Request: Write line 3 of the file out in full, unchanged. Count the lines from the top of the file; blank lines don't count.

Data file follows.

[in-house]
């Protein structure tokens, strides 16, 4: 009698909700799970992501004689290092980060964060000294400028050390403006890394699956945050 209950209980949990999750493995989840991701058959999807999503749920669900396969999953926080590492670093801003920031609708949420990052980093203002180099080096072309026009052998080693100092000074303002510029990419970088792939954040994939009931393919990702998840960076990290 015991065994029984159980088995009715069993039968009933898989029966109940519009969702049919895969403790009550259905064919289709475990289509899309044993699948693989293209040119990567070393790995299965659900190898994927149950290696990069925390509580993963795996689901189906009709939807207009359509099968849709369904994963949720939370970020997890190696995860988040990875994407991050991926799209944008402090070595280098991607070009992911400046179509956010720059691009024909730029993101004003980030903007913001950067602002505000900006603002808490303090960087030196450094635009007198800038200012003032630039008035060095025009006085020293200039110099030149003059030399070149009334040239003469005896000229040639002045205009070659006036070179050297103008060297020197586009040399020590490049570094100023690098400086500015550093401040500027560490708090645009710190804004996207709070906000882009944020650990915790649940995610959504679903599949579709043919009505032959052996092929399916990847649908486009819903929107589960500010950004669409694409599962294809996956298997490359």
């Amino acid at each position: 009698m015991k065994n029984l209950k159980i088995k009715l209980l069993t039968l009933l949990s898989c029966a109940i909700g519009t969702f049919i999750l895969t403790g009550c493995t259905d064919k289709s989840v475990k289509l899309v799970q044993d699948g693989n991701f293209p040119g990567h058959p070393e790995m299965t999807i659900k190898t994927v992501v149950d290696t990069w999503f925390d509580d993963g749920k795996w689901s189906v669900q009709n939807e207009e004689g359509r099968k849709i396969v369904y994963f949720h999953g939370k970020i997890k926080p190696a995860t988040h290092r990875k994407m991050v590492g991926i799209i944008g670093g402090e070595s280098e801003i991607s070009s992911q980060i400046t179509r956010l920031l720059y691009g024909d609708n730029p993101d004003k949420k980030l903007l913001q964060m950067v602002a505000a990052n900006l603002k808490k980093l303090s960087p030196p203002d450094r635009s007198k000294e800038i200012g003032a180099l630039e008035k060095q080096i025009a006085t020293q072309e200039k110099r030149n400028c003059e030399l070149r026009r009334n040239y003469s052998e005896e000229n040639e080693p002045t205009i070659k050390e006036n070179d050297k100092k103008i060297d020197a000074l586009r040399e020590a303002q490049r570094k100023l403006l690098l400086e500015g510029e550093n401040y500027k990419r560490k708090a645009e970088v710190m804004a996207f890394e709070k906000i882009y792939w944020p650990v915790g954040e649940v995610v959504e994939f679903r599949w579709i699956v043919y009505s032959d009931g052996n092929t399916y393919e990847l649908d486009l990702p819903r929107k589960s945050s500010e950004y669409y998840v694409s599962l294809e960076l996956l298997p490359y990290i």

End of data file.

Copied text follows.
């Amino acid at each position: 009698m015991k065994n029984l209950k159980i088995k009715l209980l069993t039968l009933l949990s898989c029966a109940i909700g519009t969702f049919i999750l895969t403790g009550c493995t259905d064919k289709s989840v475990k289509l899309v799970q044993d699948g693989n991701f293209p040119g990567h058959p070393e790995m299965t999807i659900k190898t994927v992501v149950d290696t990069w999503f925390d509580d993963g749920k795996w689901s189906v669900q009709n939807e207009e004689g359509r099968k849709i396969v369904y994963f949720h999953g939370k970020i997890k926080p190696a995860t988040h290092r990875k994407m991050v590492g991926i799209i944008g670093g402090e070595s280098e801003i991607s070009s992911q980060i400046t179509r956010l920031l720059y691009g024909d609708n730029p993101d004003k949420k980030l903007l913001q964060m950067v602002a505000a990052n900006l603002k808490k980093l303090s960087p030196p203002d450094r635009s007198k000294e800038i200012g003032a180099l630039e008035k060095q080096i025009a006085t020293q072309e200039k110099r030149n400028c003059e030399l070149r026009r009334n040239y003469s052998e005896e000229n040639e080693p002045t205009i070659k050390e006036n070179d050297k100092k103008i060297d020197a000074l586009r040399e020590a303002q490049r570094k100023l403006l690098l400086e500015g510029e550093n401040y500027k990419r560490k708090a645009e970088v710190m804004a996207f890394e709070k906000i882009y792939w944020p650990v915790g954040e649940v995610v959504e994939f679903r599949w579709i699956v043919y009505s032959d009931g052996n092929t399916y393919e990847l649908d486009l990702p819903r929107k589960s945050s500010e950004y669409y998840v694409s599962l294809e960076l996956l298997p490359y990290i």